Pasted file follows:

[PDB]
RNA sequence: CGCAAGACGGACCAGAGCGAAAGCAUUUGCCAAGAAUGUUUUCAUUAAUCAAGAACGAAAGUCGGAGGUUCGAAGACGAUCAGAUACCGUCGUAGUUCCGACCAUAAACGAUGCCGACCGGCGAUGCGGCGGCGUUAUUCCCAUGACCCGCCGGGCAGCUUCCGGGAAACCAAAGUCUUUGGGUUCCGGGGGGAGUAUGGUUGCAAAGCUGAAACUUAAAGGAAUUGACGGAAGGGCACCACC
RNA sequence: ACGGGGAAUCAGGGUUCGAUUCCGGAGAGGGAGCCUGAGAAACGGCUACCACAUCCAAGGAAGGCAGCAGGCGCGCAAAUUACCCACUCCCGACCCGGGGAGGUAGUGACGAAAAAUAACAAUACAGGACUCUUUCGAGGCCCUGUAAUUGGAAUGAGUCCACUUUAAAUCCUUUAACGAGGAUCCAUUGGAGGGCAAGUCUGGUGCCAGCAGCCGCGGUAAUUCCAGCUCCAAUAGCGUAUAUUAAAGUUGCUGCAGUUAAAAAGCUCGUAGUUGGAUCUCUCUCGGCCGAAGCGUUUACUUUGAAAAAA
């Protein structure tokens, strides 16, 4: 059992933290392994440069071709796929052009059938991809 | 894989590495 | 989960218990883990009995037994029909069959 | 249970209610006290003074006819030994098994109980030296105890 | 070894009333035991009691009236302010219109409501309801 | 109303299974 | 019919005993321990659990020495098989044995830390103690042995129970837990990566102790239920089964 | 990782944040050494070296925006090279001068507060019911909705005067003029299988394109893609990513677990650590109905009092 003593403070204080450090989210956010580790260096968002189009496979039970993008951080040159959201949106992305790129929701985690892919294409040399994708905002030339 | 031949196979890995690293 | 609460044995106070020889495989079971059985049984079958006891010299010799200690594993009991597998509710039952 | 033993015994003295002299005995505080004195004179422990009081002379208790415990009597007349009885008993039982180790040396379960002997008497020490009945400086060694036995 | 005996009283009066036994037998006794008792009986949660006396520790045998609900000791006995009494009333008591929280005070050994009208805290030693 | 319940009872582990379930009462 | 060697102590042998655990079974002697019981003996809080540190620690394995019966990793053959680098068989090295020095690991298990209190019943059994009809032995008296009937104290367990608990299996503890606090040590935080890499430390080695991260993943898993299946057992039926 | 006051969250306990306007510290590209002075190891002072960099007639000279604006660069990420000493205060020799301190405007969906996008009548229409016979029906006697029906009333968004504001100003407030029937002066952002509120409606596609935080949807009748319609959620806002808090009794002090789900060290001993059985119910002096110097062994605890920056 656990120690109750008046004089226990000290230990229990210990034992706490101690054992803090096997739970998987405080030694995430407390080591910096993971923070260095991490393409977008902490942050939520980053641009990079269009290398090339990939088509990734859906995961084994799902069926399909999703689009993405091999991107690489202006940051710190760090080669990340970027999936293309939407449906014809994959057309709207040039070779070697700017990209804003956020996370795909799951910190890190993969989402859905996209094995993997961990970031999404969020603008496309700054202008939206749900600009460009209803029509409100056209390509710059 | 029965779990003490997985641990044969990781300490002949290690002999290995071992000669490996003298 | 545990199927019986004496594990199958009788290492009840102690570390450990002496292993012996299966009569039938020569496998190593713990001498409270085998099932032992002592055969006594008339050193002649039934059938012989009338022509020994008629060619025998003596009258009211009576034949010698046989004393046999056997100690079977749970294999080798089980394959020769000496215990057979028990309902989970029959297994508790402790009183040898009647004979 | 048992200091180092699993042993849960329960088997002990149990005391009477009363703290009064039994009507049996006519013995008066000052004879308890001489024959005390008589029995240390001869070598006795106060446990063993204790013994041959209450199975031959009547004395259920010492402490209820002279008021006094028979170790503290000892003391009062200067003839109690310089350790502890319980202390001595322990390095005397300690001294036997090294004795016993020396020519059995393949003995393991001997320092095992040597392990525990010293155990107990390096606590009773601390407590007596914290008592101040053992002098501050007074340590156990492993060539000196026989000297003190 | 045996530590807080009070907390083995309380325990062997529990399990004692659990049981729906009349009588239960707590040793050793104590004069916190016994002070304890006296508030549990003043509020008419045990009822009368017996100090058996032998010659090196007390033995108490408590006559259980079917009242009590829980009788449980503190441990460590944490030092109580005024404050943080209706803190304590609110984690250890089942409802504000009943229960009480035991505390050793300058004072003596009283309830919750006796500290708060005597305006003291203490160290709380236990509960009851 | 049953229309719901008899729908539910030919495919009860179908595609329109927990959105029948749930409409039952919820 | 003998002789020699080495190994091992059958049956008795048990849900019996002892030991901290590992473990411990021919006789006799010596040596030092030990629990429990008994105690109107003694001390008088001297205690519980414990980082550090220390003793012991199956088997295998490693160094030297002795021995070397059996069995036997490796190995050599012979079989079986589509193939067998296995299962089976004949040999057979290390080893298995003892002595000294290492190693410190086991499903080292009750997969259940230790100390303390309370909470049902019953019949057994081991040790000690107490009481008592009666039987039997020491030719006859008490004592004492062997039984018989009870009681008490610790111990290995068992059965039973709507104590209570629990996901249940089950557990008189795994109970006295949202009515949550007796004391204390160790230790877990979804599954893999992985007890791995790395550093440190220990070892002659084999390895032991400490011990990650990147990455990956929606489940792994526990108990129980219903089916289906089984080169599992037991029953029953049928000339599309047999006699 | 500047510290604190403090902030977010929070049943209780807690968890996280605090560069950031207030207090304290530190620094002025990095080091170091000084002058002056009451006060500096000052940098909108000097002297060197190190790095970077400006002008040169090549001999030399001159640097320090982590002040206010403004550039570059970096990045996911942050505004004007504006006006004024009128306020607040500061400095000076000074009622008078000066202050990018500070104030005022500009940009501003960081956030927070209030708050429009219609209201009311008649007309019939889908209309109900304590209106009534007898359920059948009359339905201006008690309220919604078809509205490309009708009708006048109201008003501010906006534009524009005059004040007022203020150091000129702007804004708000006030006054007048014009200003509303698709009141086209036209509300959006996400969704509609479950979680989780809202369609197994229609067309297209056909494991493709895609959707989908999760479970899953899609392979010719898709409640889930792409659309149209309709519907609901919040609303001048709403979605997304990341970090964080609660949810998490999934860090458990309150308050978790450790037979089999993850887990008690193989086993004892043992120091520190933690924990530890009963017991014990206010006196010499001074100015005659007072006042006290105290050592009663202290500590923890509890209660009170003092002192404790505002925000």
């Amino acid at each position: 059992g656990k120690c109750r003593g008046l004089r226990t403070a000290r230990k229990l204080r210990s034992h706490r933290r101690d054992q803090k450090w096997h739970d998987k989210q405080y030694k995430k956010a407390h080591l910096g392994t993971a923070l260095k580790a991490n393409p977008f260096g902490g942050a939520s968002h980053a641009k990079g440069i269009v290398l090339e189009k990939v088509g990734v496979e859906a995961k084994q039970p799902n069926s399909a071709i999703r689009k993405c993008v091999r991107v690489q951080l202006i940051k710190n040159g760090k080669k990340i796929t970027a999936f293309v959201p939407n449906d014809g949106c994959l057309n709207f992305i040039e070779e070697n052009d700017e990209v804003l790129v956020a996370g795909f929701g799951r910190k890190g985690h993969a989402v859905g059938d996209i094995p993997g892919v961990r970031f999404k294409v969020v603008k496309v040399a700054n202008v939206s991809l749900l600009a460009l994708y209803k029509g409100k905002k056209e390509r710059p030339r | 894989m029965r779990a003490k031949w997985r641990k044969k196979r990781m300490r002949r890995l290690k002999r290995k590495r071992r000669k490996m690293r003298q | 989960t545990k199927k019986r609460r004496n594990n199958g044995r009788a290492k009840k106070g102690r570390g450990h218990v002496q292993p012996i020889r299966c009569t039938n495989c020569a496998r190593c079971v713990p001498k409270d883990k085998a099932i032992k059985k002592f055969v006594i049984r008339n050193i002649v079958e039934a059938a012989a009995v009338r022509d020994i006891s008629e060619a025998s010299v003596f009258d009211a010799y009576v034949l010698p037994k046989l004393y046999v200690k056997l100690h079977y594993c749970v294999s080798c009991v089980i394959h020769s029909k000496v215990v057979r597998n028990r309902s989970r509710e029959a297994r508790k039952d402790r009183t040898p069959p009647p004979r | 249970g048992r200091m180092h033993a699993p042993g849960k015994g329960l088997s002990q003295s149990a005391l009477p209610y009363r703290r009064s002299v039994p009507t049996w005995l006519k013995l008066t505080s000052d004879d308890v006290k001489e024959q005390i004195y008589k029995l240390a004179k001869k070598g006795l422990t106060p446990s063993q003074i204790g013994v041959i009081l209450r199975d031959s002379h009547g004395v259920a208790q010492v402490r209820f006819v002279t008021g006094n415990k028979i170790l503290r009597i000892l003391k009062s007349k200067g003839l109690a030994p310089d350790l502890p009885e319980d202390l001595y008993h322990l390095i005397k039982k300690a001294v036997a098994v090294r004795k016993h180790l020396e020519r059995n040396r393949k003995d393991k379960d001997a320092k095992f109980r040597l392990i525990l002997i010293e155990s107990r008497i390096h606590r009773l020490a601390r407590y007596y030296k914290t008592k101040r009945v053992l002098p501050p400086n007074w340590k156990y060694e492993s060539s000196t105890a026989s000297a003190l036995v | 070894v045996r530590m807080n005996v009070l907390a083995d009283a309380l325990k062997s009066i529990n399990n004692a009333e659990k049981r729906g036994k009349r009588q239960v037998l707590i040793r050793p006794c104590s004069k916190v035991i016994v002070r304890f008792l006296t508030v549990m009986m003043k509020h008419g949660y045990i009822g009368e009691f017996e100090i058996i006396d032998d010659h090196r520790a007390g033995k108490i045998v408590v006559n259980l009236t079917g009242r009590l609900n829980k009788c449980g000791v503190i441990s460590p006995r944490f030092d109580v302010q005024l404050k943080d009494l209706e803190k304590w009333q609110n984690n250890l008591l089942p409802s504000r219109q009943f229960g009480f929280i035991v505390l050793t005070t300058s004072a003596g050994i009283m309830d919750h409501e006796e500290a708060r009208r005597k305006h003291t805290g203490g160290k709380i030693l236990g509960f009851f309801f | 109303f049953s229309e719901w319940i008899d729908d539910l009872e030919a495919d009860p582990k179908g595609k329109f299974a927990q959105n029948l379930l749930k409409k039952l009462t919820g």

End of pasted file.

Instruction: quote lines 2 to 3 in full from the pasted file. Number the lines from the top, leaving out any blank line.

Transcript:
RNA sequence: CGCAAGACGGACCAGAGCGAAAGCAUUUGCCAAGAAUGUUUUCAUUAAUCAAGAACGAAAGUCGGAGGUUCGAAGACGAUCAGAUACCGUCGUAGUUCCGACCAUAAACGAUGCCGACCGGCGAUGCGGCGGCGUUAUUCCCAUGACCCGCCGGGCAGCUUCCGGGAAACCAAAGUCUUUGGGUUCCGGGGGGAGUAUGGUUGCAAAGCUGAAACUUAAAGGAAUUGACGGAAGGGCACCACC
RNA sequence: ACGGGGAAUCAGGGUUCGAUUCCGGAGAGGGAGCCUGAGAAACGGCUACCACAUCCAAGGAAGGCAGCAGGCGCGCAAAUUACCCACUCCCGACCCGGGGAGGUAGUGACGAAAAAUAACAAUACAGGACUCUUUCGAGGCCCUGUAAUUGGAAUGAGUCCACUUUAAAUCCUUUAACGAGGAUCCAUUGGAGGGCAAGUCUGGUGCCAGCAGCCGCGGUAAUUCCAGCUCCAAUAGCGUAUAUUAAAGUUGCUGCAGUUAAAAAGCUCGUAGUUGGAUCUCUCUCGGCCGAAGCGUUUACUUUGAAAAAA